3. What we need is a separate blog just for end of decade lists.

  4. Looking forward to your list(s), and yeah, for your book on Indian cinema. I only hope that you don't pay more attention to Bollywood than it deserves :) Coming back to the list, I'll try and post one in your comments section hopefully sooner rather than later.

  5. Thanks. I've tried to steer away from using the term 'Bollywood', using instead the more sensible and less categorical 'Popular Indian Cinema'. I look forward to your lists.

  6. Thanks a million Omar for you comments. These films on my list are purely based on how they affected me during my first viewing. They may not stand close scrutiny, but these were the films, I could say, that increased my love for cinema bit by bit. I had to exclude Pixar, Spielberg, Moore for this list. I'm sure There WIll Be Blood and No Country For Old Men are going to be given a good welcome in the lists to follow.

    The Aviator pipped The Reader by a margin because of the fact that it showed me that Scorsese could make such a personal film out of a seemkingly bland biopic too!

  7. Instead of listing best Hollywood & non-Hollywood movies, I listed them as best English-language & non-English movies (according to me). Movies in each respective list have been arranged chronologically in order of their years of release.

    Best English-language movies:

    1. Memento (US, ’00) – Christopher Nolan
    2. Mulholland Drive (US, ’01) – David Lynch
    3. Mystic River (US, ’03) – Clint Eastwood
    4. Eternal Sunshine of the Spotless Mind (US, ’04) – Michel Gondry
    5. Capote (US, ’05) – Bennett Miller
    6. A History of Violence (UK/Can, ’05) – David Cronenberg
    7. Kill Bill Vol. I & II (US, ’03, ’04) – Quentin Tarantino
    8. Munich (US, ’05) – Steven Spielberg
    9. The Proposition (Aus, ’05) – John Hillcoat
    10. No Country for Old Men (US, ’06) – Joel & Ethan Coen

    Honorable mentions:
    1. Dancer in the Dark (Den, ’00) – Lars von Triar
    2. Minority Report (US, ’02) – Steven Spielberg
    3. Little Miss Sunshine (US, ’06) – Jonathan Dayton
    4. Before the Devil Knows You’re Dead (US, ’07) – Sidney Lumet
    5. Shotgun Stories (US, ’07) – Jeff Nichols

    Best non-English language movies:
    1. Amores Perros (Mex, ’00) – Alejandro Gonzalez Inarritu
    2. No Man’s Land (Serb/Bos, ’01) – Danis Tanovic
    3. Utsab (Ind, ’01) – Rituparno Ghosh
    4. Oldboy (Kor, ’04) – Park Chan-Wook
    5. A Bittersweet Life (Kor, ’05) – Kim Jee-woon
    6. Pan’s Labyrinth (Mex, ’06) – Guillermo Del Toro
    7. California Dreamin’ (Romania, ’07) – Cristian Nemescu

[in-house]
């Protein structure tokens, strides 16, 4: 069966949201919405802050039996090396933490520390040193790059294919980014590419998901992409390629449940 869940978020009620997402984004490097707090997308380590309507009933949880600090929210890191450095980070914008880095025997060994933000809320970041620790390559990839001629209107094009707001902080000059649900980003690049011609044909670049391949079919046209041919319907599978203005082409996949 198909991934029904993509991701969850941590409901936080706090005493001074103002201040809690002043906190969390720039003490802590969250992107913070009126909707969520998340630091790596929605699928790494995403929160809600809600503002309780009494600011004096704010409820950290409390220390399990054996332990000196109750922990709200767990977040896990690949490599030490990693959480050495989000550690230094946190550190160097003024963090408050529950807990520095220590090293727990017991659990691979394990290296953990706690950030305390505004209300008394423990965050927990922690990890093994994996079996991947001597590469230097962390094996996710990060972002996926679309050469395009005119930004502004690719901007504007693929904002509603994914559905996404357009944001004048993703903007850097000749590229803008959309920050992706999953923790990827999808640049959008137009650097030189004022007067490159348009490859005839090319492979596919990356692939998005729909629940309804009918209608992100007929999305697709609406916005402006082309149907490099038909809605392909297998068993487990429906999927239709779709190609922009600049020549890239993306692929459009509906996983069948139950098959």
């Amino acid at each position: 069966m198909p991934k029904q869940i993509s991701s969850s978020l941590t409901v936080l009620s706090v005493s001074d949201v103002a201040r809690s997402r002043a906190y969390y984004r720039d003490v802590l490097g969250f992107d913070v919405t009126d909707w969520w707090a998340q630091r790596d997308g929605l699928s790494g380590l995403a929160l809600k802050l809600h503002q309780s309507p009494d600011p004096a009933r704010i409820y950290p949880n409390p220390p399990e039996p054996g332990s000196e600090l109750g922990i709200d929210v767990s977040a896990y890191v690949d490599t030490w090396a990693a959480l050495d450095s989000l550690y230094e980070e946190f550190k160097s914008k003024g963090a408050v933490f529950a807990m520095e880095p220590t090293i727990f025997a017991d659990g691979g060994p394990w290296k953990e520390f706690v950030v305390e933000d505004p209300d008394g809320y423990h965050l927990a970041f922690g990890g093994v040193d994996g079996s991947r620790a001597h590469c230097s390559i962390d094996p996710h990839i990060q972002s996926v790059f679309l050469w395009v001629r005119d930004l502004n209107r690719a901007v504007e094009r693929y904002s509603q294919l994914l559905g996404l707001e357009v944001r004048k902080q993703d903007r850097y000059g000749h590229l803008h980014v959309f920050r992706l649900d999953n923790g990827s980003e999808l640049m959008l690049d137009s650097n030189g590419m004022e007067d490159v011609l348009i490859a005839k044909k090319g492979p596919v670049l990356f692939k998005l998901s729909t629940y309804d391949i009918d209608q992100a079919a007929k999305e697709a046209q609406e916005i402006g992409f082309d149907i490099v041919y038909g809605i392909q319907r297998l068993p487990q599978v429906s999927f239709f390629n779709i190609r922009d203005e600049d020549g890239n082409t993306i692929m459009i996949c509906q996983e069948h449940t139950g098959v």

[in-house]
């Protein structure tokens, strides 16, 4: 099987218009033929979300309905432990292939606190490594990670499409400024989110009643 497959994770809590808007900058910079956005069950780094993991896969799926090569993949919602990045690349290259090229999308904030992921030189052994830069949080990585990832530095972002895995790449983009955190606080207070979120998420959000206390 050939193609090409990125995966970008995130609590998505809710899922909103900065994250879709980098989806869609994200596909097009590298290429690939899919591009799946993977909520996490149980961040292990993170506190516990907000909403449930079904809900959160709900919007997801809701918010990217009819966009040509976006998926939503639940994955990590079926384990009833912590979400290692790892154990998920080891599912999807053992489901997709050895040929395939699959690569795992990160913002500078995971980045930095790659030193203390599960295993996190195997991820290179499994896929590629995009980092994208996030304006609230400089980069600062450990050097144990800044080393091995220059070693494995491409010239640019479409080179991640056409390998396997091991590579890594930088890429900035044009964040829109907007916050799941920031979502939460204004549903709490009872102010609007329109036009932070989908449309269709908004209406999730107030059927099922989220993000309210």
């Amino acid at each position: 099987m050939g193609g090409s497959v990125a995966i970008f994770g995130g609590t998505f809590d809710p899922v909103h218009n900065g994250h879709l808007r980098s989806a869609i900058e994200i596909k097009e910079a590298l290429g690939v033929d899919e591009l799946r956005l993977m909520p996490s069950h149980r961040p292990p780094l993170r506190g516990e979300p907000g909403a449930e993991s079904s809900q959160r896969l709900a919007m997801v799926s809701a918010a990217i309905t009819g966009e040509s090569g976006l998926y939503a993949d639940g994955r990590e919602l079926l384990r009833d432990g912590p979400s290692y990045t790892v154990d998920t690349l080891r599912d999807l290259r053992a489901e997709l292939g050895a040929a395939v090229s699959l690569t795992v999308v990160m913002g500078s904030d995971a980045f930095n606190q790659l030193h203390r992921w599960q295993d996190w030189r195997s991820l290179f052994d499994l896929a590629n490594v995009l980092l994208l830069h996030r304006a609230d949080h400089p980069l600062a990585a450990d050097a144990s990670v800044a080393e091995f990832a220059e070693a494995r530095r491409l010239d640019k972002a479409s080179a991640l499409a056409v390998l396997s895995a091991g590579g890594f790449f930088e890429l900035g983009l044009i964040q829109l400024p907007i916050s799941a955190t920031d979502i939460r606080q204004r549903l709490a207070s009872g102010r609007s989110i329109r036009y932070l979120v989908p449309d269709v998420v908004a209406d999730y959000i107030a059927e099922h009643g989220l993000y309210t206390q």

8. 4 Months, 3 Weeks & 2 Days (Rom, ’07) – Cristian Mungiu
    9. Let the Right One in (Swe, ’08) – Tomas Alfredson
    10. Waltz With Bashir (Isr, ’08) – Ari Forman

    Honorable mentions:
    1. Amelie (Fra, ’01) – Jean-Pierre Jeunet
    2. The Devil’s Backbone (Mex, ’01) – Guillermo Del Toro
    3. Y Tu Mama Tambien (Mex, ’01) – Alfonso Cuaron
    4. City of God (Bra, ’02) – Fernando Meirelles
    5. Sympathy for Mr. Vengeance (Kor, ’02) – Park Chan-Wook
    6. Spring, Summer, Autumn, Winter… and Spring (Kor, ’03) – Kim Ki-Duk
    7. Bad Education (Spa, ’04) – Pedro Almodovar
    8. Goodbye, Lenin! (Ger, ’04) – Wolfgang Becker
    9. 2046 (HK, ’04) – Wong Kar-Wai
    10. 12:08 East of Bucharest (Rom, ’06) – Corneliu Porumboiu
    11. The Diving Bell & the Butterfly (Fra, ’07) – Julian Schnabel
    12. Revanche (Aut, ’08) – Gotz Spielmann

  8. I like this idea of honorable mentions. The Hollywood list is very respectable; Munich is perhaps Spielberg’s best film to date. Not so sure about Capote though; I remember Philip Seymour Hoffman’s performance but nothing much else about the film. I guess one I need to return to. The Proposition is another great choice but isn’t that an Australian film? No Country For Old Men is one I had my doubts about but it is a film that grows on you.

    As for your world cinema list, I too was suitably impressed by ‘A Bittersweet Life’, even though it was horrendously reworked as ‘Awarapan’ with Emran Hashmi. City of God is great the first time you watch it but repeated viewings exposes many problems with the film including over stylisation. The Romanian New wave continues to offer us with some of the best world cinema. I can see why you included films like ‘4 months, 3 weeks and 2 days’.

    It was a pleasure readings your films of the decade. Thanks Shubhajit.

  9. Thanks a lot Omar for the appreciation. It was a pleasure on my part to sit down and make those lists. As for the honorable mentions, on a different day t one or two from them could make the top 10 lists of mine.

    Well, as for Capote, I quite loved the movie, and not just Hoffman's stellar performance - I found it a dark, layered movie like Mystic River. Yeah, Proposition is an Australian movie. As I mentioned, I made the list as English & non-English movies, instead of Hollywood & non-Hollywood movies. Even A History of Violence & Dancer in the Dark aren't American movies. As for world cinema, you rightly observed that I have a fascination for Romanian New Wave movies. I also love the Mexican New Wave movies.

    By the way, looking forward to your lists.